Review: Call of Duty: Black Ops 2 (Xbox 360, PS3, Windows PC)

During the campaign, you play either regular missions set in three different time periods or ‘Strike Force’ missions, the latter being a much more tactical kind of play mode, during which you use an overhead view to direct and control troops, ‘CLAW’ and other remote units and sentry guns.

If you like, you can ‘jump’ into a unit, taking direct control of it but these missions seem designed for you to remain in the tactical overhead view, so you’re more likely to succeed if you do.

The tutorial for controlling all of these is brief (although can be repeated) and it feels like you’re thrown into the first Strike Force mission without being fully prepared for the onslaught, although you can opt out altogether if you want and concentrate on the main missions. I hated these, so did, mostly.

Call of Duty games always attract an enormous and loyal following in multiplayer and it’ll be no different for Black Ops II.

While the game modes seem pretty standard – and the novel Perks are present and correct – the execution is still top-notch, so there’s no reason to believe that multiplayer will be any less popular this time around.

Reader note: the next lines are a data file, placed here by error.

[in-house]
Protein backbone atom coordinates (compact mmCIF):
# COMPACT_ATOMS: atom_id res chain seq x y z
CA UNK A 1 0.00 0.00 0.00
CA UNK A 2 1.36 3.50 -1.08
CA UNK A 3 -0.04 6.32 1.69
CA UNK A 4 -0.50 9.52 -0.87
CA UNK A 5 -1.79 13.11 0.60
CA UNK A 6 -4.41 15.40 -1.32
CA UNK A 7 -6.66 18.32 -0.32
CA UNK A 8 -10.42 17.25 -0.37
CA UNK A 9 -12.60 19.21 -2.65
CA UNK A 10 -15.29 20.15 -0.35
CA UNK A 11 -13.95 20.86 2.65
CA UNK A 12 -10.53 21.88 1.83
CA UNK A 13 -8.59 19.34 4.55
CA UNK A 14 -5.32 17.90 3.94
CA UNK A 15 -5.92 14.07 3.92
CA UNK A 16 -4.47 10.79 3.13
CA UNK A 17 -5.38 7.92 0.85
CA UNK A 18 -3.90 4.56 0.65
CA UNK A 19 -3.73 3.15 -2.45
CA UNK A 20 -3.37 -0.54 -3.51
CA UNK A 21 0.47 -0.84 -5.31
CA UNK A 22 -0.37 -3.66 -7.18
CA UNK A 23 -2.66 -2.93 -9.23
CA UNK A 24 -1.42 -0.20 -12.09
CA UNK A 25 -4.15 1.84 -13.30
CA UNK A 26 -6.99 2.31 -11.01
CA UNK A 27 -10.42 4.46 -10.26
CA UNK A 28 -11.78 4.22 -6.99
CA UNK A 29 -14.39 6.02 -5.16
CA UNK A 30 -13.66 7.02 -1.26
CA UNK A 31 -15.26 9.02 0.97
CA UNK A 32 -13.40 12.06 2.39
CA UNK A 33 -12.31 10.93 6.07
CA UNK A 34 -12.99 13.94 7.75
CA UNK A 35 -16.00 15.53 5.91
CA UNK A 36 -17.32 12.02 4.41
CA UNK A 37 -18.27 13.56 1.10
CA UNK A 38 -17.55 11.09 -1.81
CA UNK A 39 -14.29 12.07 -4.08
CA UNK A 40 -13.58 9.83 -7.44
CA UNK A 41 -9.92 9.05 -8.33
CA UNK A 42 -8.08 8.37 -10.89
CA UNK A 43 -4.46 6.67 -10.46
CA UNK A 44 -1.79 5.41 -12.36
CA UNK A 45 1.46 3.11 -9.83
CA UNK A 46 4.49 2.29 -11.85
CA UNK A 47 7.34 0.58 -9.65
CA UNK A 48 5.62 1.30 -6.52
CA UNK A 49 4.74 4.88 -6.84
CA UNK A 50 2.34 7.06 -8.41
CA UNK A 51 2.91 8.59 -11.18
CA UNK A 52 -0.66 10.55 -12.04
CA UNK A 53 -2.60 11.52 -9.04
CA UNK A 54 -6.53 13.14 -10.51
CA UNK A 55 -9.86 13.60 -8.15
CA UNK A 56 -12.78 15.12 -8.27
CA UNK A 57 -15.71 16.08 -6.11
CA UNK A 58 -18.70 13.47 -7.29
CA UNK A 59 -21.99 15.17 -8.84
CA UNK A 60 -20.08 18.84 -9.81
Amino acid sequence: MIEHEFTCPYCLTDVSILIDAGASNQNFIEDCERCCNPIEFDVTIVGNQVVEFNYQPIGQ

For us, however, we’re getting tired of the same old multiplayer modes and really look forward to the day when a competent developer decides to change the status quo and actually try and innovate on the usual mindless fare of racking up kills in death-matching.

COD’s narrative is pushed along as you reach ‘trigger points’, so one minor irritation is that you can be in what you think is the right spot, but the game fails to move on because you’re not actually where the game needs you to be, introducing a little trial and error to some missions.

On the up side, the same trigger-initiated design means that the game will wait for you at certain junctures, so even though things are blowing up, people are shouting and everything is crashing around your ears, imparting a sense of urgency to proceedings, you can take your time to get to the checkpoint, and even stop to admire the scenery if you like.

Which you will want to do, as Black Ops II may take you by the hand and drag you along its linear path, but that same limitation means that the artists can go crazy on making your world of hurt look beautiful and they’ve done splendidly, creating generally impressive environments with the occasional ‘oh my god!’ moment thrown in.

A lot of companies these days charge in very early and very hard with their PR and marketing efforts, creating over-excited hype around their games for months that promise the earth and, almost inevitably, generate crushing disappointment when they finally arrive. November seems to be the mad month for releases and we’ve already seen several so-called ‘AAA’ titles suffer just this ignominy.

But not so for COD: Black Ops II which, while pretty much following the formula established by its forbears, decisively leading the player by the hand through a fairground-style ride, produces a vivid, exciting military-themed shooter experience that touches on just the right mix of mindless blasting and considered tactical movement.

Not only that, but it’s most likely the first and last tine you’ll ever witness a game that features a virtual representation of CIA chief David Petraeus.

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